This does conclude today's program. Thank you for your participation and you may now disconnect.

Duration: 81 minutes

Call participants:

David S. Wichmann -- Chief Executive Officer

Andrew Witty -- Executive Vice President of UnitedHealth Group and Chief Executive Officer of Optum

Steve Nelson -- Executive Vice President and Chief Executive Officer, UnitedHealthcare

John Rex -- Executive Vice President and Chief Financial Officer

Peter Costa -- Wells Fargo Securities -- Analyst

John Prince -- Chief Executive Officer, OptumRx

Dave Windley -- Jefferies -- Analyst

Heather Cianfrocco -- Chief Executive Officer-Community and State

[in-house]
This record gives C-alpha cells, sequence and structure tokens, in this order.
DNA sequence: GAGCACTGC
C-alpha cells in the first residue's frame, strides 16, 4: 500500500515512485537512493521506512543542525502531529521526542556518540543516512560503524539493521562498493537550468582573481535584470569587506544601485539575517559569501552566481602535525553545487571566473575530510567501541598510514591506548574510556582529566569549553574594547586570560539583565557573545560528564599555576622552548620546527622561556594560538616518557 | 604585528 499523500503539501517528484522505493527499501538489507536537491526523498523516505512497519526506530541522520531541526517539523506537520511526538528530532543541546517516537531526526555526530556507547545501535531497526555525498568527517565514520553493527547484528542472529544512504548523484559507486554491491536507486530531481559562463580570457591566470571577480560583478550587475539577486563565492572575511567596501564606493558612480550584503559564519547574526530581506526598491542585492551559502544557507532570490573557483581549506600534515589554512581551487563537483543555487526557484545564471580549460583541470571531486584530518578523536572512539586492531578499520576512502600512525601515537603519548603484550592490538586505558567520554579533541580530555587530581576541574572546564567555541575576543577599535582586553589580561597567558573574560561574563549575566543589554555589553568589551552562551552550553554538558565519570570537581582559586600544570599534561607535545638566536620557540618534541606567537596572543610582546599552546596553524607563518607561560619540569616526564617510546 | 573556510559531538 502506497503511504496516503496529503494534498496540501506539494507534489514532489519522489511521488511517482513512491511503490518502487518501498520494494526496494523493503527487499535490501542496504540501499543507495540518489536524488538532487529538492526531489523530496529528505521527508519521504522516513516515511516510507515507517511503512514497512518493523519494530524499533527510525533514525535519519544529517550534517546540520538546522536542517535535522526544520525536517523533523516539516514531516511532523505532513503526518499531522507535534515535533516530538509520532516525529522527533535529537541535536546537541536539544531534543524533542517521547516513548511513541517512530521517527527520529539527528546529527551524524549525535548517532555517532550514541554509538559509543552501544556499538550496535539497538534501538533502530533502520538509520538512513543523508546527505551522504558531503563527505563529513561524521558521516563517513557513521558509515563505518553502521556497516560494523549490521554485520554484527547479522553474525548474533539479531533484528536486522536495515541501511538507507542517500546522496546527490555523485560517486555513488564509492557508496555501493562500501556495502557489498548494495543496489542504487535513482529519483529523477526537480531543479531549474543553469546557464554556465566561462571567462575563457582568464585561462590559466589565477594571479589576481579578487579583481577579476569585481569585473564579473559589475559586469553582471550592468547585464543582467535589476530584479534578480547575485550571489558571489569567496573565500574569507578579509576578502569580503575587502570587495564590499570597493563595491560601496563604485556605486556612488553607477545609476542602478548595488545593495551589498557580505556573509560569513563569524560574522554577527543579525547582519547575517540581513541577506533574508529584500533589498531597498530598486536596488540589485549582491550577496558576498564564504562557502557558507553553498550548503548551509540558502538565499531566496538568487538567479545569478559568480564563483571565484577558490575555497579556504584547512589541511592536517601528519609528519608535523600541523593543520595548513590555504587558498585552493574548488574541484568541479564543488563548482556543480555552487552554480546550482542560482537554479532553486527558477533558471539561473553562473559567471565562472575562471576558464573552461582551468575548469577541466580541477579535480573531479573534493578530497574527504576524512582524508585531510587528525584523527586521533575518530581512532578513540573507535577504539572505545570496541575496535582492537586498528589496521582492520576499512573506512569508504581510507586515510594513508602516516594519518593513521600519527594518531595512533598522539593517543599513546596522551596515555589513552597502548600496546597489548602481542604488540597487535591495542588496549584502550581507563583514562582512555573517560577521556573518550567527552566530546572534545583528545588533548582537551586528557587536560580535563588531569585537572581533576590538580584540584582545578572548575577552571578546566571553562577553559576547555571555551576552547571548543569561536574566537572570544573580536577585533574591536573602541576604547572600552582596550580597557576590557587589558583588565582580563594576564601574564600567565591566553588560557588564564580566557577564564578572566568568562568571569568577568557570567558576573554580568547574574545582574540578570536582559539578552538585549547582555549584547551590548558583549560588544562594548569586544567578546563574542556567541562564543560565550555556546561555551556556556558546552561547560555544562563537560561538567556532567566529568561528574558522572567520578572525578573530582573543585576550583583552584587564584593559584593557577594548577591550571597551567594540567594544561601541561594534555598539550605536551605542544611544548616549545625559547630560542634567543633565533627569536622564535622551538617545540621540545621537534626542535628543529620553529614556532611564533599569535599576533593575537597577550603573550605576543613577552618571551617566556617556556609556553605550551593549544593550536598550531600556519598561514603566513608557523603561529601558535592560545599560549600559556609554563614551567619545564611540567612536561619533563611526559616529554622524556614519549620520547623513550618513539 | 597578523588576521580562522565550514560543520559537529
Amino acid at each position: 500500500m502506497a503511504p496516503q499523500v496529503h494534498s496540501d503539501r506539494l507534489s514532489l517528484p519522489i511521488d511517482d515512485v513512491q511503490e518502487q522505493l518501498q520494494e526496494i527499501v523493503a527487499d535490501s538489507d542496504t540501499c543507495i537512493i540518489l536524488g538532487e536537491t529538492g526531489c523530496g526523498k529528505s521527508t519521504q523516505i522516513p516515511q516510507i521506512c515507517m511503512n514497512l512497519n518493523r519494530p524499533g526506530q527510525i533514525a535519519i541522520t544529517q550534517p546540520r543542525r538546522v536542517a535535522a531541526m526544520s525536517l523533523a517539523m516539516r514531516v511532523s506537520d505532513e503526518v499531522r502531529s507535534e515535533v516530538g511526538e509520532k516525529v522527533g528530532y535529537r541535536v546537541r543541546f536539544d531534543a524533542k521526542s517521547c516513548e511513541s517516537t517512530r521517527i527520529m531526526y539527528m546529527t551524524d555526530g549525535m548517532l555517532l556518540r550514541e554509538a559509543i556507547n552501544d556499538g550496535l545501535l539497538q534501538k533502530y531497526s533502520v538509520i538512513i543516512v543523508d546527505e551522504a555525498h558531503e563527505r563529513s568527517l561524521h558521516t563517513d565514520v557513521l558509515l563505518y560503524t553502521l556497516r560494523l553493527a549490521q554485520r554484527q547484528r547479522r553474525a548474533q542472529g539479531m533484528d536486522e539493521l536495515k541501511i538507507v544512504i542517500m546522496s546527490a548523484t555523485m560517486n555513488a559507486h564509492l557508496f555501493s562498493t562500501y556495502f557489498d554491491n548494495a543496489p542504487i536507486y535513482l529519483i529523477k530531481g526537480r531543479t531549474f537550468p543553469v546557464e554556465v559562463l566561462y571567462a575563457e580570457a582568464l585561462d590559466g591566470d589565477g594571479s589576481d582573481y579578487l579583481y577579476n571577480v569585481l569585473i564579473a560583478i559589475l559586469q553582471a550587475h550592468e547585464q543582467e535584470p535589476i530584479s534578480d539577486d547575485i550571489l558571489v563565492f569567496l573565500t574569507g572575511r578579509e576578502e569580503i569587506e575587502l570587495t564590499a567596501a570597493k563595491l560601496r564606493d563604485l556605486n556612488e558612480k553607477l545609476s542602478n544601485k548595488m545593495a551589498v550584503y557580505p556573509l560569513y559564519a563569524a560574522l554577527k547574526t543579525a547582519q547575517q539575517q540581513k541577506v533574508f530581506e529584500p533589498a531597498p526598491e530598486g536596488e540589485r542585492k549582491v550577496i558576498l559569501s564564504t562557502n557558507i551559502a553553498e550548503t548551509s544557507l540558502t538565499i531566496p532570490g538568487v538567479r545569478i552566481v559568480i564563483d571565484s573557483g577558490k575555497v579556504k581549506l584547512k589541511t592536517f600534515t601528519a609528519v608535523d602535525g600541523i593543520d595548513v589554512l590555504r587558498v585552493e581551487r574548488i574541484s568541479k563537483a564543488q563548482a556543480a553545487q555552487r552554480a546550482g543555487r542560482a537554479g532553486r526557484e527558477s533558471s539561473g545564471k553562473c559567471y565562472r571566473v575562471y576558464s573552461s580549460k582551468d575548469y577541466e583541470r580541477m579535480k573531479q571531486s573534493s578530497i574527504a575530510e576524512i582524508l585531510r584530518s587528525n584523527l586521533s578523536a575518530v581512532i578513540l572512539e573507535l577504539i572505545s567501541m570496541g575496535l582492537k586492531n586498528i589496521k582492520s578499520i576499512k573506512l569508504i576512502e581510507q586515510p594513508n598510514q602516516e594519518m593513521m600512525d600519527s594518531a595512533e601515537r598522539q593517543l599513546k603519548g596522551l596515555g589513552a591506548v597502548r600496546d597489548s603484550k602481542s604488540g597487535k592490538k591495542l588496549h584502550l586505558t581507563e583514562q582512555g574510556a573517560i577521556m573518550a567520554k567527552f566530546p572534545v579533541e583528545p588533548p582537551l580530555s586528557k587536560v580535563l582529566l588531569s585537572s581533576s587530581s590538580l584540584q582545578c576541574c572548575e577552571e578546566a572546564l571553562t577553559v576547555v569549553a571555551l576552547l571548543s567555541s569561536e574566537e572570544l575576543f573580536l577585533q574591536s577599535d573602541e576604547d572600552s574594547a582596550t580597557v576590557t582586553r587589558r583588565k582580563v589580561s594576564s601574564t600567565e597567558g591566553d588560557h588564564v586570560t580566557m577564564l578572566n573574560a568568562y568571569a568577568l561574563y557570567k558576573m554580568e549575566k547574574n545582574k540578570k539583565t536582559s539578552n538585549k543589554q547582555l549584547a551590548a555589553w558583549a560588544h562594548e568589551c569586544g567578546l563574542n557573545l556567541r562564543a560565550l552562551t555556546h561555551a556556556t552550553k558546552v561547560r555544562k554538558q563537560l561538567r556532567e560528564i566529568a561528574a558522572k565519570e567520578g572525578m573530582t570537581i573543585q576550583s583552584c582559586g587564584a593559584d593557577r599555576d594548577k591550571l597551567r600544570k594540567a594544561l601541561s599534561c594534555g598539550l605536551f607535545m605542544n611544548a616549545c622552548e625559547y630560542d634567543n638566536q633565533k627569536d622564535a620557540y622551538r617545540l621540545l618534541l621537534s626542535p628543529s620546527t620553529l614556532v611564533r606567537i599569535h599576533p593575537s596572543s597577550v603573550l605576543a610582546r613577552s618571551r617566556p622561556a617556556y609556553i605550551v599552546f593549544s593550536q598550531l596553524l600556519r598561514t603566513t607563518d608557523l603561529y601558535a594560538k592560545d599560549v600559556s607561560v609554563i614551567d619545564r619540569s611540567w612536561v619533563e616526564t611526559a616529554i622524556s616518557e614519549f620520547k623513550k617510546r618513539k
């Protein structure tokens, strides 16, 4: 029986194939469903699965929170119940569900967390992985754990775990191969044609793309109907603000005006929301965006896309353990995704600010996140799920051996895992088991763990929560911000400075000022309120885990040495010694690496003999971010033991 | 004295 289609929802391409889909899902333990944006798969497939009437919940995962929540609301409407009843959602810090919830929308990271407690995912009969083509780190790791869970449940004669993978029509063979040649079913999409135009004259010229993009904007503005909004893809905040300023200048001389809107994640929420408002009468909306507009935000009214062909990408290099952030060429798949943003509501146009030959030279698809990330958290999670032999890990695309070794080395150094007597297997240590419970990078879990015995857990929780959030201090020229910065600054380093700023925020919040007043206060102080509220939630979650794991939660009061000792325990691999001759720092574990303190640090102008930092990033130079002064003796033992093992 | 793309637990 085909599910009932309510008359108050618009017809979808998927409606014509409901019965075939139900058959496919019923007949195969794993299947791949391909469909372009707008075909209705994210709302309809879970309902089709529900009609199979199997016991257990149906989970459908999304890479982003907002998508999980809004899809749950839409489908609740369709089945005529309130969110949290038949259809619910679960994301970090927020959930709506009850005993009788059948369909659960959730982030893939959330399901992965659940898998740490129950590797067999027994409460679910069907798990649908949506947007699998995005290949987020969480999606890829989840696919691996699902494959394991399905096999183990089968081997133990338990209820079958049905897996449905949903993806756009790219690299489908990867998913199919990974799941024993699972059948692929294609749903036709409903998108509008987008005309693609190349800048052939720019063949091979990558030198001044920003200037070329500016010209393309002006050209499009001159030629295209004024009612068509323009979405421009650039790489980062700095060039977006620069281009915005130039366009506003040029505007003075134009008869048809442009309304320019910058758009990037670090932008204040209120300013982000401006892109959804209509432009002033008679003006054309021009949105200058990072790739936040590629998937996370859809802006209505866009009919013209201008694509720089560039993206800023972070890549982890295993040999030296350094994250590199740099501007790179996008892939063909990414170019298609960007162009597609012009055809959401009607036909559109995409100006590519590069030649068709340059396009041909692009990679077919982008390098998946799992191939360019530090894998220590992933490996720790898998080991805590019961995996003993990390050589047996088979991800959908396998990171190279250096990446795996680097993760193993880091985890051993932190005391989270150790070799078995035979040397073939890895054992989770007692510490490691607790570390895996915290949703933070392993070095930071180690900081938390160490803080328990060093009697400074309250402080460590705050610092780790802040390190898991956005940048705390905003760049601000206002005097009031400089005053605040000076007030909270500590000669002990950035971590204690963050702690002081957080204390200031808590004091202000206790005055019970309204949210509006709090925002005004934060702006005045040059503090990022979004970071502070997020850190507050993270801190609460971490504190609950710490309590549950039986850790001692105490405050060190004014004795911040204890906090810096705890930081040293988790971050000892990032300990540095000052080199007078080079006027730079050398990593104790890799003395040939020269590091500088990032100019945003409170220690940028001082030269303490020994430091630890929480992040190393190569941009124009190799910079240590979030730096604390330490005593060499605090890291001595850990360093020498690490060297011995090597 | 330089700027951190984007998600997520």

Justin Lake -- Wolfe Research -- Analyst

Steven Valiquette -- Barclays -- Analyst

Brian Thompson -- Chief Executive Officer, UnitedHealthcare Medicare & Retirement

Frank Morgan -- RBC Capital Markets -- Analyst

Kevin Fischbeck -- Bank of America -- Analyst

Dan Schumacher -- President and Chief Operating Officer, UnitedHealthcare

Sarah James -- Piper Jaffray -- Analyst

Wyatt Decker -- Chief Executive Officer of OptumHealth

Josh Raskin -- Nephron Research -- Analyst

Gary Taylor -- J.P. Morgan -- Analyst

Scott Fidel -- Stephens -- Analyst

Steve Tanal -- Goldman Sachs -- Analyst

AJ Rice -- Credit Suisse -- Analyst

Ana Gupte -- SVB Leerink -- Analyst

Lance Wilkes -- Sanford Bernstein -- Analyst

John Ransom -- Raymond James -- Analyst

Charles Wright -- Cowen -- Analyst

Zach Sopcak -- Morgan Stanley -- Analyst

Steve Willoughby -- Cleveland Research -- Analyst

Michael Newshel -- Evercore ISI -- Analyst

Matthew Borsch -- BMO -- Analyst

More UNH analysis